Which episode or scene do you think exemplifies the statement that "Surfacing is a myth"?
I was discussing Surfacing with a friend and they compared it to a myth / mystrical. I was wondering if Surfacing can be compared as so and if so which parts of the book exemplifies this.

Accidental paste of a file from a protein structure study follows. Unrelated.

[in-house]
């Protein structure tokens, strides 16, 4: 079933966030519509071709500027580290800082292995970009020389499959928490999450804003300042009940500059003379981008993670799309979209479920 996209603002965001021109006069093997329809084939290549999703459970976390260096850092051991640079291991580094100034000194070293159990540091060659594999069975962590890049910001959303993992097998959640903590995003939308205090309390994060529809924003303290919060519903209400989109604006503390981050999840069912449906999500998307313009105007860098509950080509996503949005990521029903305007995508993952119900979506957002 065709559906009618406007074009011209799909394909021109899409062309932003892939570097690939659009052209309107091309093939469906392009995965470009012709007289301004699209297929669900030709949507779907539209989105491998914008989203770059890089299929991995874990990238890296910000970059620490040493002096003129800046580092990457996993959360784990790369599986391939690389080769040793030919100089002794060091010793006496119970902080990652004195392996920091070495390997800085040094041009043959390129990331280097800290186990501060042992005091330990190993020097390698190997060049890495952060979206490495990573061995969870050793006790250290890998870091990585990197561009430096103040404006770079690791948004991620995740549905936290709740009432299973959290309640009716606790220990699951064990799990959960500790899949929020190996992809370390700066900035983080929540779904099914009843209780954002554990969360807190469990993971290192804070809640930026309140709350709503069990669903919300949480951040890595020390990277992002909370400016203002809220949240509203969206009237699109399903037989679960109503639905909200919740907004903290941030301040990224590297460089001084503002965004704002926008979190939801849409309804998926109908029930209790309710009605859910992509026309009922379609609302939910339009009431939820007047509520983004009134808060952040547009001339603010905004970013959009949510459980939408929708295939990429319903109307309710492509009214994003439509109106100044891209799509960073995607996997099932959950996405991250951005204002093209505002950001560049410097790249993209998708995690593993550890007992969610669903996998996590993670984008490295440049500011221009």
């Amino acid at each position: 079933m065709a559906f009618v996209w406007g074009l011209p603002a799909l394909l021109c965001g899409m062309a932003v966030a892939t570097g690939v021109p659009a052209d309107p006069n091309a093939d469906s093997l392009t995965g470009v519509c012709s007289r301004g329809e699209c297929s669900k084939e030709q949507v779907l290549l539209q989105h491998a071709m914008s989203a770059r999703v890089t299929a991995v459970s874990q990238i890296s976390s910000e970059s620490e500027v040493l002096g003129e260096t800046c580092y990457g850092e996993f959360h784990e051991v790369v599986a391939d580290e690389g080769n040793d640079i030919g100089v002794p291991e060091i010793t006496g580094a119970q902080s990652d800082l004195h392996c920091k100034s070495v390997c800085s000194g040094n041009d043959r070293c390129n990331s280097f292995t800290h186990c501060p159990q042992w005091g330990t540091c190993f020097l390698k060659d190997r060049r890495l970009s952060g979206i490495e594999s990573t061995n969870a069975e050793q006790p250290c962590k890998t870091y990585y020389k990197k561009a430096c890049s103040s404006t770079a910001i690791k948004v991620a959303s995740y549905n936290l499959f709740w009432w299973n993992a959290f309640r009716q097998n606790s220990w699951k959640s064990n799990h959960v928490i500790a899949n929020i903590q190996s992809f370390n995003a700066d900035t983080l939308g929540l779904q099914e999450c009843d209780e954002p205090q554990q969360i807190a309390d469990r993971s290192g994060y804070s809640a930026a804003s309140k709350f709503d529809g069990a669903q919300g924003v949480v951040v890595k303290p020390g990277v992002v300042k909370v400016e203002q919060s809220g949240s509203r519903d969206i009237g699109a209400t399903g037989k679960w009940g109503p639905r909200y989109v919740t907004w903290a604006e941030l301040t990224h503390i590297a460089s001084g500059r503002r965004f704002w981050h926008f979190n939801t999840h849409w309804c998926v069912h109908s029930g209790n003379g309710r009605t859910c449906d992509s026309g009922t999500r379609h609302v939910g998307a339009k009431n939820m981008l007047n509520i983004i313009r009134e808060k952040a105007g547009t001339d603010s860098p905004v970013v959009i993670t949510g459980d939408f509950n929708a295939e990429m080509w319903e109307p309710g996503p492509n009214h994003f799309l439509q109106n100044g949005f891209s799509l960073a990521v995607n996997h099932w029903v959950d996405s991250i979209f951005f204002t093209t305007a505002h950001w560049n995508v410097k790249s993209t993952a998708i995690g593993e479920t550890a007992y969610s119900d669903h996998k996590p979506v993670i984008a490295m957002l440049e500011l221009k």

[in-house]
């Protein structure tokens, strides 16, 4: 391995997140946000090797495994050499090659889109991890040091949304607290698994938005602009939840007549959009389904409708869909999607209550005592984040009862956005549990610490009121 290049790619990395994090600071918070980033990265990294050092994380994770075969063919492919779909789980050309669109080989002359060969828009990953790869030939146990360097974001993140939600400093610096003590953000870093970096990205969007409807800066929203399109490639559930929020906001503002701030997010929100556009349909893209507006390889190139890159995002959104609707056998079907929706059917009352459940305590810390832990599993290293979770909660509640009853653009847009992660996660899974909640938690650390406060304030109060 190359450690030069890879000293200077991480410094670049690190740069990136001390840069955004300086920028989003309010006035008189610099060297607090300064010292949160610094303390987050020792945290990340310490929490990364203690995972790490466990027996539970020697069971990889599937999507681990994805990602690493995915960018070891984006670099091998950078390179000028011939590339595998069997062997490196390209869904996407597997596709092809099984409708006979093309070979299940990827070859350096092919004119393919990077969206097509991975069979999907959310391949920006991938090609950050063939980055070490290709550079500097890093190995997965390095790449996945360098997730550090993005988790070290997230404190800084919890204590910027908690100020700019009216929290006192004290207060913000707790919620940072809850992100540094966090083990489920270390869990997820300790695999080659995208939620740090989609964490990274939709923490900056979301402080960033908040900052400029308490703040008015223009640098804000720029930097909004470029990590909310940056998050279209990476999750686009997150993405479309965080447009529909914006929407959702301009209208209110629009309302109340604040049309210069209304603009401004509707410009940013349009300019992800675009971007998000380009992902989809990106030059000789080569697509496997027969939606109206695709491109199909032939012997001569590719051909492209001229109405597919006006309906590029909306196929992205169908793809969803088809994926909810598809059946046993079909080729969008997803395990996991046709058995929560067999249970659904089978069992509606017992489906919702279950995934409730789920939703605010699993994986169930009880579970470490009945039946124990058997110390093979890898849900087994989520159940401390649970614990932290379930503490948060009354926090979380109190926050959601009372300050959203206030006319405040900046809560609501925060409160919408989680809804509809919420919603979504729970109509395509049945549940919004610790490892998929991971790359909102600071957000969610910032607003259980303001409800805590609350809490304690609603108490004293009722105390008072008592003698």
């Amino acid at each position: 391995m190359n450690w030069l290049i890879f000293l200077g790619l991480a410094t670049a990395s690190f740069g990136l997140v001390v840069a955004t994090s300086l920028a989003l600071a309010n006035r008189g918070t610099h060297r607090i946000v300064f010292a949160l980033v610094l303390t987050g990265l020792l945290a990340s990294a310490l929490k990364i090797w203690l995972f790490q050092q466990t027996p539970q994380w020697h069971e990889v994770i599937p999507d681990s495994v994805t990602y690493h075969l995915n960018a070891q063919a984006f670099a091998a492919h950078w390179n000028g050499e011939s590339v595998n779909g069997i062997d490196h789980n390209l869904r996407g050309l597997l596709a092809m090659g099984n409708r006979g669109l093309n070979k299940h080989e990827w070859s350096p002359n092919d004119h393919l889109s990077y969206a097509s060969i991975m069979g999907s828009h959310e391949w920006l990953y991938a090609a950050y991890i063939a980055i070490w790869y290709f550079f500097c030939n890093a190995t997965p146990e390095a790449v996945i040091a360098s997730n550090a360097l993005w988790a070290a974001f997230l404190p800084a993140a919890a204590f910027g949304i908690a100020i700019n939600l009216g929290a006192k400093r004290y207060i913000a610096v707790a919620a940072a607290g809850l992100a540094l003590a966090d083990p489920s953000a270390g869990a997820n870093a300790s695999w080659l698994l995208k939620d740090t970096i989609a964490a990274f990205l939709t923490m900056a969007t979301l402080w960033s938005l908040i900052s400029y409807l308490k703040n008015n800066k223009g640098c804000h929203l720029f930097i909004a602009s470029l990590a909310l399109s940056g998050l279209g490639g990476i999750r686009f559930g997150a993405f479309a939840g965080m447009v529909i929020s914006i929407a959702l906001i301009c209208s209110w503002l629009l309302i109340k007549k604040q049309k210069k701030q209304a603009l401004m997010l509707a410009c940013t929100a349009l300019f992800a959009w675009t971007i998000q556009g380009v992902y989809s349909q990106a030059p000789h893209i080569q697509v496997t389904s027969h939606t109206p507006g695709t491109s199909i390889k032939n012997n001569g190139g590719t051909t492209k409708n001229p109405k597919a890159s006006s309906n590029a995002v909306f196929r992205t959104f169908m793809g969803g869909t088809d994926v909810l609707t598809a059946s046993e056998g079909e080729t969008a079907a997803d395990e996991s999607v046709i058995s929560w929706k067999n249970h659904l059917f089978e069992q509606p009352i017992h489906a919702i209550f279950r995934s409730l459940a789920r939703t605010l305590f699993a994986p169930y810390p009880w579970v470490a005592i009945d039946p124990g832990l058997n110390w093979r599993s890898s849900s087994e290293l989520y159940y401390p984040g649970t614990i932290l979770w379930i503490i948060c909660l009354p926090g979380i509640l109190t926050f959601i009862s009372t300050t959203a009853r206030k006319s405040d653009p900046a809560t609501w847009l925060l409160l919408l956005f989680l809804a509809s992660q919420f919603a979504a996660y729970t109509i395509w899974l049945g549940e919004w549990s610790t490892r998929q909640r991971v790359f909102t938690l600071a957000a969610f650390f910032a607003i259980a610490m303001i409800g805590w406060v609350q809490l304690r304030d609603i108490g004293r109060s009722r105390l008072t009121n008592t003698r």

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Surfacing by Margaret Atwood is often considered a modern myth because of the qualites of myth that the novel possesses. The unnamed narrator returns to Quebec with her partner and another couple, and from there she begins to explore her past so that she can make sense of her own identity. The novel is filled mostly with internal action and reflection, and along the way, the narrator becomes guided by her relationship with the surroundings of the cabin in which she is staying. Her reflections on her life have a supernatural aura to them, and soon the narrator begins to feel a oneness with nature. This incredibly dynamic connection to nature gives the novel its mythic qualities.
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